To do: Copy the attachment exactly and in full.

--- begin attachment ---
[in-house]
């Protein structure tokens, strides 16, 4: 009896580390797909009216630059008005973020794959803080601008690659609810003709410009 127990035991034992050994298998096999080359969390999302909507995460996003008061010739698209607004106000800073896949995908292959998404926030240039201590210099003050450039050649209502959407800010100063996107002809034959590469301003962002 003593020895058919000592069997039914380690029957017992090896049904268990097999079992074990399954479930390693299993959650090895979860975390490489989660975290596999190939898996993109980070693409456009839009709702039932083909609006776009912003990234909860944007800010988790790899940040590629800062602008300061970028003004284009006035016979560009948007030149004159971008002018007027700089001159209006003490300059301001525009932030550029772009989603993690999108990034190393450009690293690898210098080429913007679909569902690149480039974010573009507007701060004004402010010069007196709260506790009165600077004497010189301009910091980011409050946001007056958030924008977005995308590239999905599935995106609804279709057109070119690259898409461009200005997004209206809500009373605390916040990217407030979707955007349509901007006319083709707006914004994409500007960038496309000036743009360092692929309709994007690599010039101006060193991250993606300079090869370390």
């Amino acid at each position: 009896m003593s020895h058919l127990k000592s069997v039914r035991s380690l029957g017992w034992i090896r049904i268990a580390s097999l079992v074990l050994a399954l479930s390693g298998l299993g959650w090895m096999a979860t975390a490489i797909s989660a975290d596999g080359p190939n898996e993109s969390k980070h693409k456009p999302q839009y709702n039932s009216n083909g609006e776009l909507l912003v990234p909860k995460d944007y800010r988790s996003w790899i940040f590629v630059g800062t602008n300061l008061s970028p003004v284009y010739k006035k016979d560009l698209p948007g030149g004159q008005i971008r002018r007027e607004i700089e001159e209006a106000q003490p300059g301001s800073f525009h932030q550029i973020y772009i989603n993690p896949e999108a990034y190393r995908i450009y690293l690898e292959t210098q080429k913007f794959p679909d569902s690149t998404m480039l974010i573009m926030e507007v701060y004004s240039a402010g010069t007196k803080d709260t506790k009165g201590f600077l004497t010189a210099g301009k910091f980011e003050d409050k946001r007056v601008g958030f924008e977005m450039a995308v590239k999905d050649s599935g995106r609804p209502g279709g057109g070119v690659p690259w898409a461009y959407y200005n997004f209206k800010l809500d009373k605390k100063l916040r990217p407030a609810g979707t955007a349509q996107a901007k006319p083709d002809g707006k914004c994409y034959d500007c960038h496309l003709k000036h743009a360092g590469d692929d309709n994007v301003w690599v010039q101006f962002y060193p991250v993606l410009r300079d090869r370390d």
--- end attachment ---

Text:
[in-house]
């Protein structure tokens, strides 16, 4: 009896580390797909009216630059008005973020794959803080601008690659609810003709410009 127990035991034992050994298998096999080359969390999302909507995460996003008061010739698209607004106000800073896949995908292959998404926030240039201590210099003050450039050649209502959407800010100063996107002809034959590469301003962002 003593020895058919000592069997039914380690029957017992090896049904268990097999079992074990399954479930390693299993959650090895979860975390490489989660975290596999190939898996993109980070693409456009839009709702039932083909609006776009912003990234909860944007800010988790790899940040590629800062602008300061970028003004284009006035016979560009948007030149004159971008002018007027700089001159209006003490300059301001525009932030550029772009989603993690999108990034190393450009690293690898210098080429913007679909569902690149480039974010573009507007701060004004402010010069007196709260506790009165600077004497010189301009910091980011409050946001007056958030924008977005995308590239999905599935995106609804279709057109070119690259898409461009200005997004209206809500009373605390916040990217407030979707955007349509901007006319083709707006914004994409500007960038496309000036743009360092692929309709994007690599010039101006060193991250993606300079090869370390």
């Amino acid at each position: 009896m003593s020895h058919l127990k000592s069997v039914r035991s380690l029957g017992w034992i090896r049904i268990a580390s097999l079992v074990l050994a399954l479930s390693g298998l299993g959650w090895m096999a979860t975390a490489i797909s989660a975290d596999g080359p190939n898996e993109s969390k980070h693409k456009p999302q839009y709702n039932s009216n083909g609006e776009l909507l912003v990234p909860k995460d944007y800010r988790s996003w790899i940040f590629v630059g800062t602008n300061l008061s970028p003004v284009y010739k006035k016979d560009l698209p948007g030149g004159q008005i971008r002018r007027e607004i700089e001159e209006a106000q003490p300059g301001s800073f525009h932030q550029i973020y772009i989603n993690p896949e999108a990034y190393r995908i450009y690293l690898e292959t210098q080429k913007f794959p679909d569902s690149t998404m480039l974010i573009m926030e507007v701060y004004s240039a402010g010069t007196k803080d709260t506790k009165g201590f600077l004497t010189a210099g301009k910091f980011e003050d409050k946001r007056v601008g958030f924008e977005m450039a995308v590239k999905d050649s599935g995106r609804p209502g279709g057109g070119v690659p690259w898409a461009y959407y200005n997004f209206k800010l809500d009373k605390k100063l916040r990217p407030a609810g979707t955007a349509q996107a901007k006319p083709d002809g707006k914004c994409y034959d500007c960038h496309l003709k000036h743009a360092g590469d692929d309709n994007v301003w690599v010039q101006f962002y060193p991250v993606l410009r300079d090869r370390d």